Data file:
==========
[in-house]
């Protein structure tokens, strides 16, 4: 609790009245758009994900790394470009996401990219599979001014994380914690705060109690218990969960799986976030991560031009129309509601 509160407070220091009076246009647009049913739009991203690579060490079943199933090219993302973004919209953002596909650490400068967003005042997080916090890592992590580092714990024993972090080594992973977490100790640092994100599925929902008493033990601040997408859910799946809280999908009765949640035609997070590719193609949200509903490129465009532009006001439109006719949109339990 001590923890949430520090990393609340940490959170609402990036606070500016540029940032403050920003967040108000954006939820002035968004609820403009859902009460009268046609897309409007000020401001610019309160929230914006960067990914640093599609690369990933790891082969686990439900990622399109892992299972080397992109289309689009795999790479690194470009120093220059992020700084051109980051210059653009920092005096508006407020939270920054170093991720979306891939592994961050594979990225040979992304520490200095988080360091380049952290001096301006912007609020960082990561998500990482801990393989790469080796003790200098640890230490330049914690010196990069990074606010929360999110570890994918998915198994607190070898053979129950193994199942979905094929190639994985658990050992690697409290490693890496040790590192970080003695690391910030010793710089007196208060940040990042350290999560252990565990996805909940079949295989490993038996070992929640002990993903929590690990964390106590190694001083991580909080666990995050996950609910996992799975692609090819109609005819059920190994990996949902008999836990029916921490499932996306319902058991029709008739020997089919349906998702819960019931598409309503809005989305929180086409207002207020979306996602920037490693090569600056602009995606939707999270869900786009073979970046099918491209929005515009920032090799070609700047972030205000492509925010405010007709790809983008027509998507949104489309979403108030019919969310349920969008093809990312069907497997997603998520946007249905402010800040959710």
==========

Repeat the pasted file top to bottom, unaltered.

[in-house]
């Protein structure tokens, strides 16, 4: 609790009245758009994900790394470009996401990219599979001014994380914690705060109690218990969960799986976030991560031009129309509601 509160407070220091009076246009647009049913739009991203690579060490079943199933090219993302973004919209953002596909650490400068967003005042997080916090890592992590580092714990024993972090080594992973977490100790640092994100599925929902008493033990601040997408859910799946809280999908009765949640035609997070590719193609949200509903490129465009532009006001439109006719949109339990 001590923890949430520090990393609340940490959170609402990036606070500016540029940032403050920003967040108000954006939820002035968004609820403009859902009460009268046609897309409007000020401001610019309160929230914006960067990914640093599609690369990933790891082969686990439900990622399109892992299972080397992109289309689009795999790479690194470009120093220059992020700084051109980051210059653009920092005096508006407020939270920054170093991720979306891939592994961050594979990225040979992304520490200095988080360091380049952290001096301006912007609020960082990561998500990482801990393989790469080796003790200098640890230490330049914690010196990069990074606010929360999110570890994918998915198994607190070898053979129950193994199942979905094929190639994985658990050992690697409290490693890496040790590192970080003695690391910030010793710089007196208060940040990042350290999560252990565990996805909940079949295989490993038996070992929640002990993903929590690990964390106590190694001083991580909080666990995050996950609910996992799975692609090819109609005819059920190994990996949902008999836990029916921490499932996306319902058991029709008739020997089919349906998702819960019931598409309503809005989305929180086409207002207020979306996602920037490693090569600056602009995606939707999270869900786009073979970046099918491209929005515009920032090799070609700047972030205000492509925010405010007709790809983008027509998507949104489309979403108030019919969310349920969008093809990312069907497997997603998520946007249905402010800040959710």